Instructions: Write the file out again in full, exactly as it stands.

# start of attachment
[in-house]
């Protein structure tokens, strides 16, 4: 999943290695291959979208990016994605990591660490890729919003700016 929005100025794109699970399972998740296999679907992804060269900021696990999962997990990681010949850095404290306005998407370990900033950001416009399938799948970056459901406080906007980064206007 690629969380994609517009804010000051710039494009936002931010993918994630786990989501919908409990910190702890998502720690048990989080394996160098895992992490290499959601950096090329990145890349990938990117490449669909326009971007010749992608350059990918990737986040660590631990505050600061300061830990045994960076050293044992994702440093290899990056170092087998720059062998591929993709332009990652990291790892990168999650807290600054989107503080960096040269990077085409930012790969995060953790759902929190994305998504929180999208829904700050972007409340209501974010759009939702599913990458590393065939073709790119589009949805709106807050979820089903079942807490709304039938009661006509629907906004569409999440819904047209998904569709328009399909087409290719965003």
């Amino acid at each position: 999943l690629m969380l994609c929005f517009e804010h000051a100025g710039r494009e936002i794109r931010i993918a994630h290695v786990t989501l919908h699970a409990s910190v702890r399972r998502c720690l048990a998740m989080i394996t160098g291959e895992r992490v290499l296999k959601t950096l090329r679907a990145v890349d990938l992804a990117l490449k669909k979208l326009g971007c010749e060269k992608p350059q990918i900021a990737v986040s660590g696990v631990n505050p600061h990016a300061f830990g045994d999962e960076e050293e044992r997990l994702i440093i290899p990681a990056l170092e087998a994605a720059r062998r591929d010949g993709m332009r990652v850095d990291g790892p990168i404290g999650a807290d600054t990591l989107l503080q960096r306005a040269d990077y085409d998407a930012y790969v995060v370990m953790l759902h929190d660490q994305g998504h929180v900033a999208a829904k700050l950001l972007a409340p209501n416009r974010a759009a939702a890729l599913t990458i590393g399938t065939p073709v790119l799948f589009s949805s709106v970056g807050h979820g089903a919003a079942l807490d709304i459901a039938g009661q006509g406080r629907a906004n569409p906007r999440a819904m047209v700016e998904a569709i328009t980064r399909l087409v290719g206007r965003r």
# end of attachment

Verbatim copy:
[in-house]
């Protein structure tokens, strides 16, 4: 999943290695291959979208990016994605990591660490890729919003700016 929005100025794109699970399972998740296999679907992804060269900021696990999962997990990681010949850095404290306005998407370990900033950001416009399938799948970056459901406080906007980064206007 690629969380994609517009804010000051710039494009936002931010993918994630786990989501919908409990910190702890998502720690048990989080394996160098895992992490290499959601950096090329990145890349990938990117490449669909326009971007010749992608350059990918990737986040660590631990505050600061300061830990045994960076050293044992994702440093290899990056170092087998720059062998591929993709332009990652990291790892990168999650807290600054989107503080960096040269990077085409930012790969995060953790759902929190994305998504929180999208829904700050972007409340209501974010759009939702599913990458590393065939073709790119589009949805709106807050979820089903079942807490709304039938009661006509629907906004569409999440819904047209998904569709328009399909087409290719965003």
């Amino acid at each position: 999943l690629m969380l994609c929005f517009e804010h000051a100025g710039r494009e936002i794109r931010i993918a994630h290695v786990t989501l919908h699970a409990s910190v702890r399972r998502c720690l048990a998740m989080i394996t160098g291959e895992r992490v290499l296999k959601t950096l090329r679907a990145v890349d990938l992804a990117l490449k669909k979208l326009g971007c010749e060269k992608p350059q990918i900021a990737v986040s660590g696990v631990n505050p600061h990016a300061f830990g045994d999962e960076e050293e044992r997990l994702i440093i290899p990681a990056l170092e087998a994605a720059r062998r591929d010949g993709m332009r990652v850095d990291g790892p990168i404290g999650a807290d600054t990591l989107l503080q960096r306005a040269d990077y085409d998407a930012y790969v995060v370990m953790l759902h929190d660490q994305g998504h929180v900033a999208a829904k700050l950001l972007a409340p209501n416009r974010a759009a939702a890729l599913t990458i590393g399938t065939p073709v790119l799948f589009s949805s709106v970056g807050h979820g089903a919003a079942l807490d709304i459901a039938g009661q006509g406080r629907a906004n569409p906007r999440a819904m047209v700016e998904a569709i328009t980064r399909l087409v290719g206007r965003r």